The earth’s magnetic field is an underrated wonder of nature. It protects our atmosphere, offers some of the most breathtaking scenery when it creates northern lights, and allows people to navigate from one end of the world to the other. Unfortunately, however, it will not save us from the death of the sun. At least that’s the result of some new research by Dr. Dimitri Veras from the University of Warwick and Dr. Aline Vidotto from Trinity College Dublin.
The expected life cycle of the sun is pretty well described by scientists. After its current main sequence phase is over, it will run out of the hydrogen fuel source that powers the nuclear fusion in its core. Without the thrust of fusion, the sun contracts itself and then heats up. This extra heat will push their outer atmosphere many times their current size, and possibly even engulf the earth, but will definitely consume Venus and Mercury.
UT video about the final state of the sun.
During its red giant phase, the sun also generates a strong, fluctuating solar wind. Normally, our magnetic field is able to prevent the particles of the solar wind from removing the earth’s atmosphere. However, due to the increased amount of particles that the red giant is constantly bombing, the magnetic field has little chance of protecting its atmosphere. When removed, the likelihood of life on the planet will slowly decrease, although Earth is likely to move further away from the Sun due to the decreasing gravity associated with the star’s lower mass.
The habitable zone around the red giants is much farther away than the main sequence yellow stars – they protrude beyond Neptune’s orbit. The slow orbital path that Earth will take will not get us there in time before all life is boiled on the planet’s surface. So we can be sure that a dying sun could likely kill us in more ways than one.
UT video on how to ward off the destructive phase of the red giant in the sun’s life cycle.
After its red giant phase, however, a white dwarf appears, which is much more stable and does not emit any solar wind at all. But for life to survive to this point, its planet’s magnetic sphere must be about 100 times as strong as that of Jupiter, and it must be able to move quickly between the habitable zones of three different types of stars.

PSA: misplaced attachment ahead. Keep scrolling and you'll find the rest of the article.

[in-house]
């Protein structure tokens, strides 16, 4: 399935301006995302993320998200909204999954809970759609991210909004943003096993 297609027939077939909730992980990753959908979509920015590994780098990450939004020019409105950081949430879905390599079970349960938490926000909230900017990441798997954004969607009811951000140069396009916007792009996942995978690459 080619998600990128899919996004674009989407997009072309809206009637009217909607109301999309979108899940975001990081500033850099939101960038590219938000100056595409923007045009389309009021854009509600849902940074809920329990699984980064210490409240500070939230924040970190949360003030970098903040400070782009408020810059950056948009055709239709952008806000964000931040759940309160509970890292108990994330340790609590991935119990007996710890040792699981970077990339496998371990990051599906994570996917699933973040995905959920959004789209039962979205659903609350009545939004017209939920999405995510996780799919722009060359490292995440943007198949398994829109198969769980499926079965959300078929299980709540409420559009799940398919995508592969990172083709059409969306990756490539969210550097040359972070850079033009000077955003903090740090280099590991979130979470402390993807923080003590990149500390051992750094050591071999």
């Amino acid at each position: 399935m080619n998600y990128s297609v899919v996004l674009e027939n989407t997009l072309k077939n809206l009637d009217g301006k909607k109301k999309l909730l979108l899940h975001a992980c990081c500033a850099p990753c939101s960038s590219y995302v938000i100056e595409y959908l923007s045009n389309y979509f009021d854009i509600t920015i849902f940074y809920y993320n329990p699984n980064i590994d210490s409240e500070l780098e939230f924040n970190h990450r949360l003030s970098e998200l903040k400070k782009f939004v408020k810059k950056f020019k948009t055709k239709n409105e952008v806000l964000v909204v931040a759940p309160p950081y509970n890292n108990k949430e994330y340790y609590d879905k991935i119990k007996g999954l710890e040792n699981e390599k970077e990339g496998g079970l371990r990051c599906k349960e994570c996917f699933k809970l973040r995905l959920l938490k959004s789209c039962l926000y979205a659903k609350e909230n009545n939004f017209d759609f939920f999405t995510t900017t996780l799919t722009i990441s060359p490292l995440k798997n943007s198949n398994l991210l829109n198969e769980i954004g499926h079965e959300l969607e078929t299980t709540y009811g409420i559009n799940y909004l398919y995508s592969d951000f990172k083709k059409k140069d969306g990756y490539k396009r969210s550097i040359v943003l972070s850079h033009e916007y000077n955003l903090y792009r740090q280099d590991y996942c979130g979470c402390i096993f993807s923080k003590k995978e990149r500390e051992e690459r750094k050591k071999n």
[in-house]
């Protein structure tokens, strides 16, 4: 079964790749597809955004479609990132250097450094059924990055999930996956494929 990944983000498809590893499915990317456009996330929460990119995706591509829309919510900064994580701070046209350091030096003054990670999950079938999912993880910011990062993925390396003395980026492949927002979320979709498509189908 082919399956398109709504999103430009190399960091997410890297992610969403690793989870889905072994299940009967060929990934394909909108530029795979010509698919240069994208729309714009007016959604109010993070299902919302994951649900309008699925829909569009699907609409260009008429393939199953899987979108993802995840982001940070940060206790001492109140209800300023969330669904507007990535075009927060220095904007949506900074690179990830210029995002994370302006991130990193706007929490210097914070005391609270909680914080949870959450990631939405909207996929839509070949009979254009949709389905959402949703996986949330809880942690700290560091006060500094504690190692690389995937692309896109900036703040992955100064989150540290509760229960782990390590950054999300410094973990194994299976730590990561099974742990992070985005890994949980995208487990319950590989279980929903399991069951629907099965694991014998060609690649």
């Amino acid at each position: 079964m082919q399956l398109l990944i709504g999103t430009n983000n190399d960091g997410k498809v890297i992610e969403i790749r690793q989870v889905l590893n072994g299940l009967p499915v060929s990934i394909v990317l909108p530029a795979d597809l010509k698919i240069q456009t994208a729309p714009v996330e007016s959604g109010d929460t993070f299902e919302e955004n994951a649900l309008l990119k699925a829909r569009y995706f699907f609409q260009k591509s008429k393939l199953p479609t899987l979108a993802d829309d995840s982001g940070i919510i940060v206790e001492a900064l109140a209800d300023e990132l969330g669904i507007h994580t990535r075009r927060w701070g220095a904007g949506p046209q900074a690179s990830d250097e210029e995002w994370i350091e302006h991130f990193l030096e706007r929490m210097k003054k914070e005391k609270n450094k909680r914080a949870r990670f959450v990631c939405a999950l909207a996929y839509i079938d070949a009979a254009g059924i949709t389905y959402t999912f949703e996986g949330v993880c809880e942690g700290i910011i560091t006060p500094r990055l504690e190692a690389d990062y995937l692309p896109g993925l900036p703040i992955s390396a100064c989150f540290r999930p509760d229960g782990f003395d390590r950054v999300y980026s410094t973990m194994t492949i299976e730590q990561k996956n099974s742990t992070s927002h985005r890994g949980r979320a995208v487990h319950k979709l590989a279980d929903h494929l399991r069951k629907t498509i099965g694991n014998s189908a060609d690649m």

These are at least the necessary properties of a planet based on the models of Drs. Veras and Vidotto. They performed simulations for the winds of 11 different stars with different masses. Any planet that resembles Earth’s place in the solar system and with its current magnetic field is a lost cause.
UT video discussing how we can possibly survive when the sun dies – with astronaut Mike Massimino.
Fortunately, all of this will happen in billions of years, giving humanity plenty of time to devise a technological defense strategy. However, for now, this model has an impact on the number of exoplanets other astronomers are preoccupied with.
Some have already been found near white dwarfs, including a few Jupiter-sized ones in the habitable zone of these ultra-stable stars. While the agony required to create a white dwarf would likely have eliminated any previously evolved life, white dwarfs are stable for billions of years themselves, giving life plenty of time to evolve again in a much friendlier environment.
Artistic performance of a spectacular solar flare.
Credit – Casey Reed / NASA
Right now, our own solar system is also a relatively friendly environment, despite the occasional outburst that could paralyze humanity’s entire electrical grid. Until that happens, our magnetic field will give us enough time to study other white dwarfs and watch their exoplanets for tell-tale signs of their sun after life.
RAS – Planetary Shields will buckle under the star winds of their dying stars
RAS Monthly Notices – Planetary magnetospheric evolution around post-main sequence stars
LiveScience – No life will survive the death of the sun – but new life could be born after that, new research suggests
California News Times – No life will survive the death of the sun – but new life could be born after that, new research suggests
Artistic illustration of ejecta from the sun being blocked by the earth’s magnetosphere.
Credit – MSFC / NASA